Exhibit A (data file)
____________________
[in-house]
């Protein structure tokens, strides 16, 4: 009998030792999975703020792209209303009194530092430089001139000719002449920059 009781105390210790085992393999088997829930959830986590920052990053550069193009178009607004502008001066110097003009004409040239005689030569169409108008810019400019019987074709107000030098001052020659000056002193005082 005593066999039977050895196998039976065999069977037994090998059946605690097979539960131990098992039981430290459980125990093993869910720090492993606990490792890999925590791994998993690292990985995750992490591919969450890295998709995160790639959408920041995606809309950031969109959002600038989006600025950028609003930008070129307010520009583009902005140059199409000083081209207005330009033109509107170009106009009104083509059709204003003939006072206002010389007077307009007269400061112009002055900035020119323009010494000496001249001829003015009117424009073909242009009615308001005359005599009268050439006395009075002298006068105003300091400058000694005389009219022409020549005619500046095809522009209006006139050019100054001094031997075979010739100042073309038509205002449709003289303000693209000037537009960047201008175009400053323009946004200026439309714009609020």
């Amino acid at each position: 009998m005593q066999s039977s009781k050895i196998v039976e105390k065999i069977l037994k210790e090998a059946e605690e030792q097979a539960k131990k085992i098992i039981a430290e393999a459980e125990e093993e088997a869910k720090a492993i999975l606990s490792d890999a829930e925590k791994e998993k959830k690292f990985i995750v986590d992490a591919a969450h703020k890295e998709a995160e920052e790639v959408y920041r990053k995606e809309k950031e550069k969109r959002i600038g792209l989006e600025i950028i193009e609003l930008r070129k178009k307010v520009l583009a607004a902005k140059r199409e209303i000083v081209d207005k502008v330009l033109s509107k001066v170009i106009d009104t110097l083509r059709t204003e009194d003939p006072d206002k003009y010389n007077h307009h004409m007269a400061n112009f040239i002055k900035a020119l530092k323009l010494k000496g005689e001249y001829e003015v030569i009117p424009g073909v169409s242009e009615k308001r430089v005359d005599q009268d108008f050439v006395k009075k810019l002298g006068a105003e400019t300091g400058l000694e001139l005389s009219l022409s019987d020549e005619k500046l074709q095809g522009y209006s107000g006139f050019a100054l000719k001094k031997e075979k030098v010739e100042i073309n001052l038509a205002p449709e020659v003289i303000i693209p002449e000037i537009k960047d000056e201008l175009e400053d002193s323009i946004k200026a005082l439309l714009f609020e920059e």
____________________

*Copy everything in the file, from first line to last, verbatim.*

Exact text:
[in-house]
């Protein structure tokens, strides 16, 4: 009998030792999975703020792209209303009194530092430089001139000719002449920059 009781105390210790085992393999088997829930959830986590920052990053550069193009178009607004502008001066110097003009004409040239005689030569169409108008810019400019019987074709107000030098001052020659000056002193005082 005593066999039977050895196998039976065999069977037994090998059946605690097979539960131990098992039981430290459980125990093993869910720090492993606990490792890999925590791994998993690292990985995750992490591919969450890295998709995160790639959408920041995606809309950031969109959002600038989006600025950028609003930008070129307010520009583009902005140059199409000083081209207005330009033109509107170009106009009104083509059709204003003939006072206002010389007077307009007269400061112009002055900035020119323009010494000496001249001829003015009117424009073909242009009615308001005359005599009268050439006395009075002298006068105003300091400058000694005389009219022409020549005619500046095809522009209006006139050019100054001094031997075979010739100042073309038509205002449709003289303000693209000037537009960047201008175009400053323009946004200026439309714009609020």
């Amino acid at each position: 009998m005593q066999s039977s009781k050895i196998v039976e105390k065999i069977l037994k210790e090998a059946e605690e030792q097979a539960k131990k085992i098992i039981a430290e393999a459980e125990e093993e088997a869910k720090a492993i999975l606990s490792d890999a829930e925590k791994e998993k959830k690292f990985i995750v986590d992490a591919a969450h703020k890295e998709a995160e920052e790639v959408y920041r990053k995606e809309k950031e550069k969109r959002i600038g792209l989006e600025i950028i193009e609003l930008r070129k178009k307010v520009l583009a607004a902005k140059r199409e209303i000083v081209d207005k502008v330009l033109s509107k001066v170009i106009d009104t110097l083509r059709t204003e009194d003939p006072d206002k003009y010389n007077h307009h004409m007269a400061n112009f040239i002055k900035a020119l530092k323009l010494k000496g005689e001249y001829e003015v030569i009117p424009g073909v169409s242009e009615k308001r430089v005359d005599q009268d108008f050439v006395k009075k810019l002298g006068a105003e400019t300091g400058l000694e001139l005389s009219l022409s019987d020549e005619k500046l074709q095809g522009y209006s107000g006139f050019a100054l000719k001094k031997e075979k030098v010739e100042i073309n001052l038509a205002p449709e020659v003289i303000i693209p002449e000037i537009k960047d000056e201008l175009e400053d002193s323009i946004k200026a005082l439309l714009f609020e920059e």